In the popular broad metal mining space, iShares looks to capture more assets with its new fund, PICK. The product holds just over 300 securities and has heavy exposure to diversified metals and mining with nearly one-third in steel as well. Top holdings go to a variety of countries as the UK takes the top spot and is closely followed by Australian and American securities, as all three nations make up at least 11% of assets. The product charges 39 basis points a year in fees while giving investors a definite tilt towards large cap securities (read Top Three Precious Metal Mining ETFs)
For a comparable, but established, fund in the space, investors have SPDR’s Metals and Mining ETF (XME - ETF report) . The fund has a similar focus on the mining industry but holds just 42 securities and charges investors 35 basis points a year in fees. However, investors should note that XME puts close to 20% of its assets in precious metal mining firms while PICK excludes these types from its basket. As a result, XME and PICK may not be directly comparable, but are likely to share a great deal of commonalities nonetheless.
MSCI Global Gold Miners Fund (RING - ETF report)
In what has proven to be an extremely popular corner of the market, iShares is now taking a crack at the lucrative gold miners space with RING. The product holds 42 securities in total and allocates heavily to the big gold miners such as Barrick Gold (ABX - Analyst Report) , Goldcorp (GG), and Newmont Mining (NEM). Yet, despite this large cap focus, the fund does allocate nearly 30% of total assets to small and mid caps, suggesting a decent tilt away from the largest firms in the space. In total, the fund puts just under 12% of its assets to American securities, pushing nearly 56% to Canada and 12.5% to South Africa instead (see Three Best Gold ETFs).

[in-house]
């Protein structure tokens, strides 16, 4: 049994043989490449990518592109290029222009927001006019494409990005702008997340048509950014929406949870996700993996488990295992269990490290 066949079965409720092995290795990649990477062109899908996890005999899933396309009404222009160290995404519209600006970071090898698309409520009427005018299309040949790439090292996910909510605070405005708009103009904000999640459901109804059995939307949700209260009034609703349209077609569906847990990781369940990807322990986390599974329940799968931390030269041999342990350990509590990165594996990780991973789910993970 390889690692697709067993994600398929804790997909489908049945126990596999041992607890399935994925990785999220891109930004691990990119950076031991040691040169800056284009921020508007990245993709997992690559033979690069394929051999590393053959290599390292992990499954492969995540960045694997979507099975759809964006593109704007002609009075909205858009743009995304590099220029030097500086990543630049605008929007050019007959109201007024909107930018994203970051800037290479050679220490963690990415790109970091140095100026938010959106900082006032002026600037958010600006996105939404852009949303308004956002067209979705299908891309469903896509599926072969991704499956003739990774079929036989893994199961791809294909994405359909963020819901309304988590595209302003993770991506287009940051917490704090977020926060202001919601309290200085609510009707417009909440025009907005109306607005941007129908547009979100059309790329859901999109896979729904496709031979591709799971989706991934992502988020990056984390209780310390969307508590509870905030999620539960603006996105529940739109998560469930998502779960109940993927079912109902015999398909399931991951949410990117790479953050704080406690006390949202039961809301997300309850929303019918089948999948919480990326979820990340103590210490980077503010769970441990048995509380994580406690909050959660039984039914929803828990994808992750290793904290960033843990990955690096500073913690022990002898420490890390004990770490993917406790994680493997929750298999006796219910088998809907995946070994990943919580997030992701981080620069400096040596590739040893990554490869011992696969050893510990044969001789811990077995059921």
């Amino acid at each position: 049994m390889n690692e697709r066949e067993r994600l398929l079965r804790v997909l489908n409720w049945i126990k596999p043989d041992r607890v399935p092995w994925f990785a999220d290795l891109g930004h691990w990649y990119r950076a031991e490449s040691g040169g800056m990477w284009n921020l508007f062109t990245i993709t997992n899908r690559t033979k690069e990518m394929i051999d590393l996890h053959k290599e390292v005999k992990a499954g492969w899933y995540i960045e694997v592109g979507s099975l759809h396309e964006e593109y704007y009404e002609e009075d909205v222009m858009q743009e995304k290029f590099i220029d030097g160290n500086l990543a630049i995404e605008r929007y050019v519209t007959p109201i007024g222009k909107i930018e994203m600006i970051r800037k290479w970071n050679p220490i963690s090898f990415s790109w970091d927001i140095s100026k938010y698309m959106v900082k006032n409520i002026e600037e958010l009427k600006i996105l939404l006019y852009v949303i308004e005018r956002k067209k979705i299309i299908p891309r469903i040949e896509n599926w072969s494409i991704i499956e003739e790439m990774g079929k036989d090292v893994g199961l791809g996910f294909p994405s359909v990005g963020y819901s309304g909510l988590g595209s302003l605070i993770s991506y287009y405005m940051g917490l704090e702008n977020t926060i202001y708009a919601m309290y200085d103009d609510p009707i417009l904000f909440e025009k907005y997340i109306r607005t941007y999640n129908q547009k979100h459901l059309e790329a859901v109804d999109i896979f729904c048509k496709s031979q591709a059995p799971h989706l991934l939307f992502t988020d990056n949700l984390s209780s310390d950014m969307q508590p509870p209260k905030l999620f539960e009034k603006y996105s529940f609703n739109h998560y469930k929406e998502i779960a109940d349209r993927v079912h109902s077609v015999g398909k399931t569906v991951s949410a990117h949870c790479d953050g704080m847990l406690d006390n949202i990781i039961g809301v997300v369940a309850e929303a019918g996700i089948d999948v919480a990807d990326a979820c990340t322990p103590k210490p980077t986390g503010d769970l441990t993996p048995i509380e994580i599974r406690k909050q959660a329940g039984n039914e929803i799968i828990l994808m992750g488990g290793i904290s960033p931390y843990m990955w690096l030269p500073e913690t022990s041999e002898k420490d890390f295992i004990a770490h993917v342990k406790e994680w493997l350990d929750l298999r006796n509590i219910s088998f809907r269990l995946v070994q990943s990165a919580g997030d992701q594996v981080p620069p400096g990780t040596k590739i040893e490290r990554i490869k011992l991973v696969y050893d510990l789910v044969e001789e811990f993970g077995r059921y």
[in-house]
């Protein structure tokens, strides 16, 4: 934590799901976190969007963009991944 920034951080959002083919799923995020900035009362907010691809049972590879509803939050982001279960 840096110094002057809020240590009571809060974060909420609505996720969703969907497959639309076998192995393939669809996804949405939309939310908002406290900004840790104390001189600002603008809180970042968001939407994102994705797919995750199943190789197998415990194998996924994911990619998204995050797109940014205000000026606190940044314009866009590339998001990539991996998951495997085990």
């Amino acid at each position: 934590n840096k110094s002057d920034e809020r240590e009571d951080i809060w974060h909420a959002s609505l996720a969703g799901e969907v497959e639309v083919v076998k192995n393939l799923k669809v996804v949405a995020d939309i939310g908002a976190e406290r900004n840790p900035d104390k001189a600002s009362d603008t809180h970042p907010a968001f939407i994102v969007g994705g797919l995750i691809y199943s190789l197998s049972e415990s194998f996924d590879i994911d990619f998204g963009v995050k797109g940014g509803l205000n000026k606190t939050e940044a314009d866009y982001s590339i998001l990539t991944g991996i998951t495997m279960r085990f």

The current top dog in the space is the Market Vectors Gold Miners ETF (GDX - ETF report) , an incredibly successful fund from Van Eck. The product has assets approaching $9.5 billion and sees volume of 12.1 million shares a day, suggesting extremely tight bid ask spreads for investors. Both funds have a similar focus—including the same top three holdings-- but RING holds more securities in total and charges investors 14 basis points a year less in fees.
MSCI Global Silver Miners Fund (SLVP - ETF report)
If investors are looking for a new way to play the silver market, SLVP could be an interesting choice. The fund holds just under 30 securities in total and gives heavy weights to Silver Wheaton Corp (SLW) and Buenaventura Minas (BVN), which combine to make up roughly 30% of the portfolio. Additionally, investors should note that a plurality of the portfolio is in small caps while U.S. exposure makes up just under 10% of the fund.
The new SLVP looks to face competition from the Global X Silver Miners ETF (SIL - ETF report) . This product has about $360 million in assets and sees volume of about half a million shares a day, suggesting that SIL is quite liquid. Both funds have a similar top holdings list as well as total amount of securities in the basket, while the products also both have a heavy focus on international securities. However, investors should note that SLVP charges investors 39 basis points a year in fees while SIL currently has an expense ratio of 0.65% (see SIL - ETF report) ">Time To Consider The Silver Miners ETF).